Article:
The Wii U is the biggest hardware misstep for Nintendo (NASDAQOTH:NTDOY) since the Virtual Boy. Bearing in mind that the Wii U was put forth as the successor to the hugely popular Wii and that the Virtual Boy was never intended to serve as the company's primary home-console hardware, it's possible that the Wii U represents an even greater failure. Third parties have struggled to find any traction on the platform and Nintendo's own software efforts have been commercial underperformers.
Nintendo expects to have sold only 2.8 million Wii Us by the end of its current fiscal year, a clear sign that the platform does not have the momentum needed to reverse its disastrous performance. The Wii U's otherwise-barren 2014 lineup is punctuated by releases in the "Donkey Kong," "Mario Kart," and "Smash Bros." franchises, but it's debatable whether Nintendo should continue to devote development resources to the platform. With the Sony (NYSE:SNE) PlayStation 4 racing to an early victory, Mario and company have already lost this round of the console wars. Should Nintendo continue to develop games for the Wii U into 2015?
Should Link and Zelda cut and run?
When it first unveiled the Wii U, the company used a "Legend of Zelda" demo to showcase the system's graphical capabilities and endear the system to fans of the series. A large-scale "Zelda" game is expected to hit the Wii U in 2015, however games in the franchise are typically some of the most costly to come out of Nintendo. The Wii U's paltry user base makes investing in a mainline "Zelda" title a questionable endeavor. The game is rumored to be the most expensive software that Nintendo has developed in its history.
Wii U is not fit
Satoru Iwata, Nintendo's typically optimistic president, has gone back on previous declarations and admitted that the Wii U is not in good shape. The system's most recent high-profile release Donkey Kong Country: Tropical Freeze debuted to disappointing sales, and there is no reason to believe that the upcoming Mario Kart 8 or Smash Bros. will be able to improve the Wii U's future prospects. That said, completely deserting the console in 2015 would run the risk of alienating those who purchased the platform and deterring them from future Nintendo purchases.
Hyrule console warriors
The Wii U is almost guaranteed to see an original title set in the "Zelda" universe regardless of whether the big development switches platforms. As a result of the Wii U's poor performance and the fact that third parties have spurned the device, Nintendo has been pushed into a more liberal licensing and partnership policy for its signature characters. Hyrule Warriors is the product of a partnership between Nintendo and Tecmo Koei that sees the "Zelda" property expanding into a new genre. The game could give Wii U owners a dose of "Zelda" without needing the investment of huge development resources.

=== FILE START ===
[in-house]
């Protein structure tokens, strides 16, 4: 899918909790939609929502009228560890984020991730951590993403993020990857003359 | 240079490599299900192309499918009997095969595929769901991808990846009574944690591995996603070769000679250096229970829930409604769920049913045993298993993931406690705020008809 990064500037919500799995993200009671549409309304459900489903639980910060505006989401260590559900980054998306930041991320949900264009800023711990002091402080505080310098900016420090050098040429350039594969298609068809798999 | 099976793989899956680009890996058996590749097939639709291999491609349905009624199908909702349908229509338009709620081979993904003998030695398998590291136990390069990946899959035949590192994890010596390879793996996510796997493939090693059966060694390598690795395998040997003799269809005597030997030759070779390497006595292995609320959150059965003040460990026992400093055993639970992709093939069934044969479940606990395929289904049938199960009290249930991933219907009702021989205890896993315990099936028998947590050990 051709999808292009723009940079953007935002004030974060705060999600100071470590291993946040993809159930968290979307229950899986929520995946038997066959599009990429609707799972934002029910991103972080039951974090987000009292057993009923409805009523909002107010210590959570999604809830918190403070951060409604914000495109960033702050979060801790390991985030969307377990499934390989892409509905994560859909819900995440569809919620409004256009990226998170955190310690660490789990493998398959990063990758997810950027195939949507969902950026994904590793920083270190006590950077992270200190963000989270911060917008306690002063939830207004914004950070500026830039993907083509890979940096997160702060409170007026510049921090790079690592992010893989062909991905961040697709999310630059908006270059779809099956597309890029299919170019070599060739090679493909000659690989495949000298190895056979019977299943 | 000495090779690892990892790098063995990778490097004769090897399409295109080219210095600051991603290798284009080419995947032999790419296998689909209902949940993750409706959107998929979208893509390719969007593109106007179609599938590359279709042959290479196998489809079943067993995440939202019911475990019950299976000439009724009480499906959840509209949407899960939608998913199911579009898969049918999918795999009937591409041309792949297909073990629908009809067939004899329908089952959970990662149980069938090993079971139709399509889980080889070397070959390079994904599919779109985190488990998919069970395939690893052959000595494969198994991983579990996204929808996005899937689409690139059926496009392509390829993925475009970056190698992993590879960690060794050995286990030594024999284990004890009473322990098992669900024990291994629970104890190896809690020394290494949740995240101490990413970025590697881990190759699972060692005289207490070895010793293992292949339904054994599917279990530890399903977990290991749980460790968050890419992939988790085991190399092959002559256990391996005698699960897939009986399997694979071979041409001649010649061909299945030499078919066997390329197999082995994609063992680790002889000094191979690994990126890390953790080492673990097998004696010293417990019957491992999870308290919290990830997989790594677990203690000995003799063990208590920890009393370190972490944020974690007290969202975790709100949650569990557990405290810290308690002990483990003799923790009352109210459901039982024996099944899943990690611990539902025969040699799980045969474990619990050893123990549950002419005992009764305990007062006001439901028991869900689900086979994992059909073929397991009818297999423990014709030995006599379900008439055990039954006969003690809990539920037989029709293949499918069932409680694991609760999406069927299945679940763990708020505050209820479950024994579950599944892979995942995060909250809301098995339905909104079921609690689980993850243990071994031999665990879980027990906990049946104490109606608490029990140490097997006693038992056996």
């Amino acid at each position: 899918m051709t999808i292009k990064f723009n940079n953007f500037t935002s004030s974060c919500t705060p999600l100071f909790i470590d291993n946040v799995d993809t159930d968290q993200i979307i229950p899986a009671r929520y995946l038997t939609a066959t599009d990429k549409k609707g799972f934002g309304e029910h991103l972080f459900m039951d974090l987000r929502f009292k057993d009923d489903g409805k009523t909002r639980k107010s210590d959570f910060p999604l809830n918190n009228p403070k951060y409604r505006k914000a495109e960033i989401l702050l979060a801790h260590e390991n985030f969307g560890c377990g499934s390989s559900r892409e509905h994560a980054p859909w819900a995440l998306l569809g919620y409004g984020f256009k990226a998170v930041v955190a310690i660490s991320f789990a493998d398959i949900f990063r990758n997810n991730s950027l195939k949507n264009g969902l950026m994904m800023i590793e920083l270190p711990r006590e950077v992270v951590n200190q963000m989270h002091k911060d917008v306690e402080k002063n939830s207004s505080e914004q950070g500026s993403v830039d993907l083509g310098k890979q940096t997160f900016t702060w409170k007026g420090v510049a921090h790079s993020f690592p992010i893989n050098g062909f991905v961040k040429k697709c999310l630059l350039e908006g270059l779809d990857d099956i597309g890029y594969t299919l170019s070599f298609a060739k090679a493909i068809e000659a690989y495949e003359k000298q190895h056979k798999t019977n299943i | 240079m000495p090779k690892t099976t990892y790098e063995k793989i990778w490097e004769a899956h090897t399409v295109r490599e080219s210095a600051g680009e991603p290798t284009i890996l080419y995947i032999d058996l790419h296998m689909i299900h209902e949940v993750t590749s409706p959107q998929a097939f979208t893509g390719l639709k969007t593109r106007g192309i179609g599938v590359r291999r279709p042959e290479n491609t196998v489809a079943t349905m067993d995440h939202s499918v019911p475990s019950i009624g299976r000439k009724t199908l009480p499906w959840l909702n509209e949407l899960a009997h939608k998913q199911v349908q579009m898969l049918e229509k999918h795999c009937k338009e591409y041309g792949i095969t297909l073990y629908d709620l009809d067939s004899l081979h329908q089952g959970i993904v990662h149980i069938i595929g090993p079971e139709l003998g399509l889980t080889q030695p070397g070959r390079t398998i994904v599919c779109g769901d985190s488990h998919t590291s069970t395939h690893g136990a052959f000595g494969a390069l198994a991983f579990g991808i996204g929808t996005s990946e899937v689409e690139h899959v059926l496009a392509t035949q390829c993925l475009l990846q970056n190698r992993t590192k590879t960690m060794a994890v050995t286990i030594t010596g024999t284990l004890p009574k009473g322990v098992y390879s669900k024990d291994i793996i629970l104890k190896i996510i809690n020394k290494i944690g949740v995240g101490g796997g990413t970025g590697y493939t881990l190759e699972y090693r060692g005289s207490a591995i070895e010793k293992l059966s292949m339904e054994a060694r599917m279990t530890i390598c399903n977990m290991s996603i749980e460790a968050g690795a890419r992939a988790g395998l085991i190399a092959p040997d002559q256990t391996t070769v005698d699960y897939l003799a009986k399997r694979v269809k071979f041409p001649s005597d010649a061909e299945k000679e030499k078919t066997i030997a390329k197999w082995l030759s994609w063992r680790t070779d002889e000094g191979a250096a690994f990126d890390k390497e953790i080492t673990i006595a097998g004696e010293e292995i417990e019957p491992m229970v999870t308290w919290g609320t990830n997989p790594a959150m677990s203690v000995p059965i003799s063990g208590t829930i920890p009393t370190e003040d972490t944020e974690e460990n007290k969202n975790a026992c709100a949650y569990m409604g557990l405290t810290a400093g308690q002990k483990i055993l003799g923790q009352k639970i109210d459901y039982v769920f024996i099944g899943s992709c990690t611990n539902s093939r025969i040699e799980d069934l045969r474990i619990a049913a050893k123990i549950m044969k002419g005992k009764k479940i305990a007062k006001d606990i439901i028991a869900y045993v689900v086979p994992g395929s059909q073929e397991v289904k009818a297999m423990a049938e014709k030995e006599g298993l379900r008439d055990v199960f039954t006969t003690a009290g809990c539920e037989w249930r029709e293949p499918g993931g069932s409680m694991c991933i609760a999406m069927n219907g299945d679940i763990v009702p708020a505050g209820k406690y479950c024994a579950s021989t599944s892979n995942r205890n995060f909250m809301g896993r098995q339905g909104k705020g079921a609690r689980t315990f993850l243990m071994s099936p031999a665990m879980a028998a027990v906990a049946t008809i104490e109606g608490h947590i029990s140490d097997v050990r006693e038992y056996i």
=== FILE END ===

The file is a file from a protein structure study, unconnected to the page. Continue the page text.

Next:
Bringing the family together
If Nintendo decides that it will continue on with the development of its triple-A "Zelda" title for Wii U, it's possible that the company will also release the game on its next handheld hardware. Iwata has stated that the next systems from the company will use largely similar hardware architecture as a means of streamlining development and making ports easier. He also stated that upcoming platforms will have a good deal in common with the Wii U hardware.
Sony has cross-platform support right
The strategy of building hardware that enables games to be easily ported across multiple platforms has already been effectively put in place by Sony. The company's struggling PS Vita handheld is already largely propped up by games that are also available on the PS3 and the PS4. The Vita and the PlayStation 3 are fairly comparable in terms of hardware power, which has enabled largely similar versions of games like PlayStation All-Stars Battle Royal to receive simultaneous releases on the platforms. Nintendo is kicking off a similar strategy by releasing the next Smash Bros. on both the Wii U and the 3DS, however the difference in hardware between these two systems necessitates major differences across versions of the game.
The gulf in power separating the PlayStation 4 and the Vita is substantial, however smaller games and indie titles still make ideal transitions. Meanwhile, games that the Vita isn't powerful enough to run can still be streamed to the device through the remote play feature. Nintendo's next platforms will likely offer a similar form of connectivity.
Can the Wii U survive another year?
For now, it looks as though Nintendo will continue to release games on the Wii U into 2015. The company's Retro Studios recently revealed that it has a new project in the works which is slated to hit the dying console. Still, there are only two ways in which triple-A software development on the Wii U makes sense. One of these has to do with Nintendo's desire to preserve brand loyalty; the other is that such games will land on multiple platforms.
Keith Noonan has no position in any stocks mentioned. The Motley Fool has no position in any of the stocks mentioned. Try any of our Foolish newsletter services free for 30 days. We Fools may not all hold the same opinions, but we all believe that considering a diverse range of insights makes us better investors. The Motley Fool has a disclosure policy.